Russia’s attempts to woo foreign investors have suffered a setback with Goldman Sachs pulling out of a role as lead bank on an international equity offering by Russia’s second biggest mobile phone operator at the 11th hour due to corporate governance concerns.
Goldman Sachs withdrew as an adviser on Megafon’s London-Moscow equity offering amid concerns on recent comments by oligarch Alisher Usmanov, the magnate who is the company’s controlling shareholder, according to people familiar with the matter.
Mr. Usmanov, who has steel interests and a big stake in Arsenal football club, last month told Reuters he planned to merge his assets under a single umbrella company.
Mr. Usmanov said the assets would be held under the ownership of himself plus two partners: Farhad Moshiri, another Arsenal shareholder, and Vladimir Skoch, the father of Mr. Usmanov’s longtime business partner Andrei Skoch.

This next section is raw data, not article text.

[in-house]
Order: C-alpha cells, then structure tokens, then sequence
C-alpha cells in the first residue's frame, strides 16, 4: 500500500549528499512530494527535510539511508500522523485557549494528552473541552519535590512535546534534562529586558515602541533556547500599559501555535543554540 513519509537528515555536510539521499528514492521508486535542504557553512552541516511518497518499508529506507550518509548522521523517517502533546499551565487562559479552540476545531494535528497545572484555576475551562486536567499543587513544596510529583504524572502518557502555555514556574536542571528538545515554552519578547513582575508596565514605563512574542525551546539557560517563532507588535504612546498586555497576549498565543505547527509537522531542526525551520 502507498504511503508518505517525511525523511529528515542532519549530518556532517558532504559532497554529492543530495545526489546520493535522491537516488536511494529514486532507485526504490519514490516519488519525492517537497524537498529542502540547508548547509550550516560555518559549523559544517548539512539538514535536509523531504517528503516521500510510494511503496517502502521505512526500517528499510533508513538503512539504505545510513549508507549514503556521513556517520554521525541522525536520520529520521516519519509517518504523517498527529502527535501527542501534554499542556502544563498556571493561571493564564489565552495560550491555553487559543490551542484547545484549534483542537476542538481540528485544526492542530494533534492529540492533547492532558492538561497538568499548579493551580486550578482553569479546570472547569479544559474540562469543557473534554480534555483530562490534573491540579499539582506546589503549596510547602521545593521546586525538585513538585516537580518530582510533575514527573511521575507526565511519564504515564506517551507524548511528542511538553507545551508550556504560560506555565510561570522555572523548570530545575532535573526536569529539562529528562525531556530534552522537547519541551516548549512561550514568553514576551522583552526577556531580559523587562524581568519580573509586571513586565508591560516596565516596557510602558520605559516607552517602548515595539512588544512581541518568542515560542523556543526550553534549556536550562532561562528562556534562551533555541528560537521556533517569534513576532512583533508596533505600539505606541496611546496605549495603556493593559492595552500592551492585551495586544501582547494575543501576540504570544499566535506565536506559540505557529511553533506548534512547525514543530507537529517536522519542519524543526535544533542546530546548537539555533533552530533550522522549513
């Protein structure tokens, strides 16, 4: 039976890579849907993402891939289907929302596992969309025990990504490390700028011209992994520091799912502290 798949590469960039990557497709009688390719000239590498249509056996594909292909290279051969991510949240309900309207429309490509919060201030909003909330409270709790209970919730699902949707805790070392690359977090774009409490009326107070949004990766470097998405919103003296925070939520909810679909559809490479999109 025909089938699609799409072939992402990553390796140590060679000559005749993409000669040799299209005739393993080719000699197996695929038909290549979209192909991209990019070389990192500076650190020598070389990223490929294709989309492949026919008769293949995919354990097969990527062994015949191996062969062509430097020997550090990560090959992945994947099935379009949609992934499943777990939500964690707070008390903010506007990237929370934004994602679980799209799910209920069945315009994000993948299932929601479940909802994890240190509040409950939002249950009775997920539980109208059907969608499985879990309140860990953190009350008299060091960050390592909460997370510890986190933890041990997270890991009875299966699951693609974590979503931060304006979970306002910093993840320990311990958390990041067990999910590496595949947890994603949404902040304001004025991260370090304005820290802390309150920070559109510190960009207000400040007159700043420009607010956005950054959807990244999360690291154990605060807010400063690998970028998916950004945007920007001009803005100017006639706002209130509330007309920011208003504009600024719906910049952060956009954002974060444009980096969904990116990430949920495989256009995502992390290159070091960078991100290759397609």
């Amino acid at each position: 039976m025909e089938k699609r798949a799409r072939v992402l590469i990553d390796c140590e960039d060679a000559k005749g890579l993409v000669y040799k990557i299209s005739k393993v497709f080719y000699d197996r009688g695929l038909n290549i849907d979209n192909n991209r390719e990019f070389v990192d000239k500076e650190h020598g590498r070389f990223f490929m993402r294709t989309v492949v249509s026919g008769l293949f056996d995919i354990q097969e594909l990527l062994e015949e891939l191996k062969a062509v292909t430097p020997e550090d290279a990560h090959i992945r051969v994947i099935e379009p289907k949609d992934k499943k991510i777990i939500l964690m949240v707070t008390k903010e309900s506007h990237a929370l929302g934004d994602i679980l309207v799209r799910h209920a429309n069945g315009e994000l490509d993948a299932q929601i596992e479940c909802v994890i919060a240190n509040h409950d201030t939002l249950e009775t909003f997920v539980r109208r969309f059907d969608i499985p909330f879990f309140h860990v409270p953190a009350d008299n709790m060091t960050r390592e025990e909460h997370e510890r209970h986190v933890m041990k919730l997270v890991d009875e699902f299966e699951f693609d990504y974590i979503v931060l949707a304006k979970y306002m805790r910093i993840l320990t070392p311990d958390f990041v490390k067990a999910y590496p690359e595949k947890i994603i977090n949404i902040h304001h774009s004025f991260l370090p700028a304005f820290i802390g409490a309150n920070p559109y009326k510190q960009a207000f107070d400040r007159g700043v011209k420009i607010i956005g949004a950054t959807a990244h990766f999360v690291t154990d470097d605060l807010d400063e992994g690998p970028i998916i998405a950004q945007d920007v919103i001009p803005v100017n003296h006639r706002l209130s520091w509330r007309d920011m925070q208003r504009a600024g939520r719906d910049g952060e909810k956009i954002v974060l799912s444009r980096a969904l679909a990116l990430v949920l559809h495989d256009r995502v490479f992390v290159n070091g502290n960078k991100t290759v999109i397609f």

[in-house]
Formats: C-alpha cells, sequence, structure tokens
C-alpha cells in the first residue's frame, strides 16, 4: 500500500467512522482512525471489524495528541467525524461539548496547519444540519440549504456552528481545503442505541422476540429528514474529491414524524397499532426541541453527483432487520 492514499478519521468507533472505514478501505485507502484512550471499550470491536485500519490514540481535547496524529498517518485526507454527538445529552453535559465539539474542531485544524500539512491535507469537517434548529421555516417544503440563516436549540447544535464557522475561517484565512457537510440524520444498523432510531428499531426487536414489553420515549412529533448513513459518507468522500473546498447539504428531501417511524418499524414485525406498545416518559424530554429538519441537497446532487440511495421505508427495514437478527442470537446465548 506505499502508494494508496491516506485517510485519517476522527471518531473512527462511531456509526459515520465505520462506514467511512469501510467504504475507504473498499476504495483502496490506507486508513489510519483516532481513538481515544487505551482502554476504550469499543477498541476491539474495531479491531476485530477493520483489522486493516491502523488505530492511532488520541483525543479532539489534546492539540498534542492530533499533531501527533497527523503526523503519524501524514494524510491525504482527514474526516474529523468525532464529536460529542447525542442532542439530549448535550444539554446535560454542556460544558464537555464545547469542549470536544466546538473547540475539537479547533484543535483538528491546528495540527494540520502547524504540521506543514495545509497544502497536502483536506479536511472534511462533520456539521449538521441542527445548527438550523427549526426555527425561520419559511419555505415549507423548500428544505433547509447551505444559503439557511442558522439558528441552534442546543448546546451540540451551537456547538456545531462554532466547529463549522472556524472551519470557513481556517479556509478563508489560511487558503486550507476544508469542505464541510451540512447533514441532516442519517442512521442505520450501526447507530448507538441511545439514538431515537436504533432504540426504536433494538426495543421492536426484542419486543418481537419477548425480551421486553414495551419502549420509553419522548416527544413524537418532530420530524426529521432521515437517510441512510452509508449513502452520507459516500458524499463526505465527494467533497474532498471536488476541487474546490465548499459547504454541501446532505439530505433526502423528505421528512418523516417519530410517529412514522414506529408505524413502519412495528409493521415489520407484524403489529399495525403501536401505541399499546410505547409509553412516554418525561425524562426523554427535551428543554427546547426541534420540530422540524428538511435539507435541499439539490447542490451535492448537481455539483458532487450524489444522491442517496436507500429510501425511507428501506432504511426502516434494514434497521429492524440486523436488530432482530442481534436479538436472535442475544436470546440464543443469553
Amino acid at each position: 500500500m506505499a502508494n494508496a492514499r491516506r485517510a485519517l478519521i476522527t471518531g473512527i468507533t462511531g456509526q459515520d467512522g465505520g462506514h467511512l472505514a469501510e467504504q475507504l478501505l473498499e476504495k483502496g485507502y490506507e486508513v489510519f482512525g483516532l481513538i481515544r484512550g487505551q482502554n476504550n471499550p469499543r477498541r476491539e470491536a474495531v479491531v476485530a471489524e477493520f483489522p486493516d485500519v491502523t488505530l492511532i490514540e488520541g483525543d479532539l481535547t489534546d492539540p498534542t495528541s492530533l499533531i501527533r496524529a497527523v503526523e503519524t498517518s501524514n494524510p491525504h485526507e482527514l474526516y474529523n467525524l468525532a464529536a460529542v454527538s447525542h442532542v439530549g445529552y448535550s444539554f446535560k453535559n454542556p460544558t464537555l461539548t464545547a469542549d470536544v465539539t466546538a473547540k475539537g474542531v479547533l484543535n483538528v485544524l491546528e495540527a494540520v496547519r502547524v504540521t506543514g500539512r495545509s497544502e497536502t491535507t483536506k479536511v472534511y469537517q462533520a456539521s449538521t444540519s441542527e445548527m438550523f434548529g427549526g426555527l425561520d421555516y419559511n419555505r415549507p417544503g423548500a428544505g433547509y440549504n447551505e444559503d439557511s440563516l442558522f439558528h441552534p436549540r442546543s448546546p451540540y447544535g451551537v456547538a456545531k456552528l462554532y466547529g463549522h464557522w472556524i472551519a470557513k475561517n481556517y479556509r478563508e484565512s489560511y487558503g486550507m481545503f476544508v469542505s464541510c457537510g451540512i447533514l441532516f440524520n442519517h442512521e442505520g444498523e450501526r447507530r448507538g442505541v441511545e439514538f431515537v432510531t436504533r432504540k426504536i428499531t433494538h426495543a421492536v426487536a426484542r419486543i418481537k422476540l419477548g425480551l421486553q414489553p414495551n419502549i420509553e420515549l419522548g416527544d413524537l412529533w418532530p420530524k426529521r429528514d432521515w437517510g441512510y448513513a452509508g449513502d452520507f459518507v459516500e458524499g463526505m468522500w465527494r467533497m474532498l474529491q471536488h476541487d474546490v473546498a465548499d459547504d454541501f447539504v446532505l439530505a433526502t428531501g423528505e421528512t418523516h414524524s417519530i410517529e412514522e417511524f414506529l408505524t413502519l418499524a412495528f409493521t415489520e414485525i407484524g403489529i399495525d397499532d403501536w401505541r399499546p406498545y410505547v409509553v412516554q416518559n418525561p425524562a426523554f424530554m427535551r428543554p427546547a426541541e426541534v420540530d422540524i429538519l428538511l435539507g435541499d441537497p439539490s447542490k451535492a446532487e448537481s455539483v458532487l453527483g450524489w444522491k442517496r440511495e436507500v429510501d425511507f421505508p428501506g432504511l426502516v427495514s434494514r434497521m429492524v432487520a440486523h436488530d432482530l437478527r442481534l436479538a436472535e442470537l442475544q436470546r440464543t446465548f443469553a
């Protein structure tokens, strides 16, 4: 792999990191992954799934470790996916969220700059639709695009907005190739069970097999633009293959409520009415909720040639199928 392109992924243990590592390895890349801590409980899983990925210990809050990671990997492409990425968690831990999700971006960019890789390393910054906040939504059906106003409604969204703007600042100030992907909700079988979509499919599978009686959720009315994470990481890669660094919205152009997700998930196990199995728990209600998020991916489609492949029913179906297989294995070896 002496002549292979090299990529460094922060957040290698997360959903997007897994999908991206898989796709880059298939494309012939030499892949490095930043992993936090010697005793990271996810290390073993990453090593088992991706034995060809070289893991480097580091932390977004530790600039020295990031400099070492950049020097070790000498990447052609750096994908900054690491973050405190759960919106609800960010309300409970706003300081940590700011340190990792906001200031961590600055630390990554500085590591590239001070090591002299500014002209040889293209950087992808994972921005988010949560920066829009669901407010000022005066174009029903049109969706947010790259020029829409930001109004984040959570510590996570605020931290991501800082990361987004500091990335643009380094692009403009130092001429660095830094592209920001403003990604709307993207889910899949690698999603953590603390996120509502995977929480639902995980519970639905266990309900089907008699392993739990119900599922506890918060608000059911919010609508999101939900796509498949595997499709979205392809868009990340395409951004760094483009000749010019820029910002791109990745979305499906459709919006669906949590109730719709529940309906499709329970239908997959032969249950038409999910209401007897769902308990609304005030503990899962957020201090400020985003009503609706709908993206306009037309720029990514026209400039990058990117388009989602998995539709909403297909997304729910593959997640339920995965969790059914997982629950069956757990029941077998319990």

People familiar with the matter said that Goldman was concerned it would be working on an IPO where the company’s controlling shareholder was currently undergoing a restructuring.
Ivan Tavrin, Megafon’s chief executive, said the company had made a final decision about the banks on the deal a week ago, and suggested that Goldman had been the only bank on the deal to disagree with Megafon’s preferred October 9 launch date for the offering.
“This is [a] process where all the horses need to run on one time and it’s quite a challenging job for a company to manage six banks in one process. Everybody should be on the same page in terms of timing,” he said
Goldman Sachs declined to comment.
The departure of Goldman is a blow to Megafon’s plan to sell an up to 20 per cent stake before the end of the year in one of the biggest Russian equity offerings in London since 2008, and for other groups from the region that hoped to follow in Megafon’s footsteps. It had hoped to raise up to $3 billion in the issue.
Morgan Stanley and Sberbank are currently the two joint coordinators on the deal, while Citi, Credit Suisse and VTB are joint bookrunners.
Mr. Usmanov plans to keep his 50 per cent plus one share in Megafon, while his co-shareholders – TeliaSonera on Sweden and Megafon itself – plan to sell roughly 10 per cent each. The company will sell equity in the form of ordinary shares in Moscow and global depositary receipts in London.
Additional reporting by Daniel Thomas and Alexandra Stevenson in London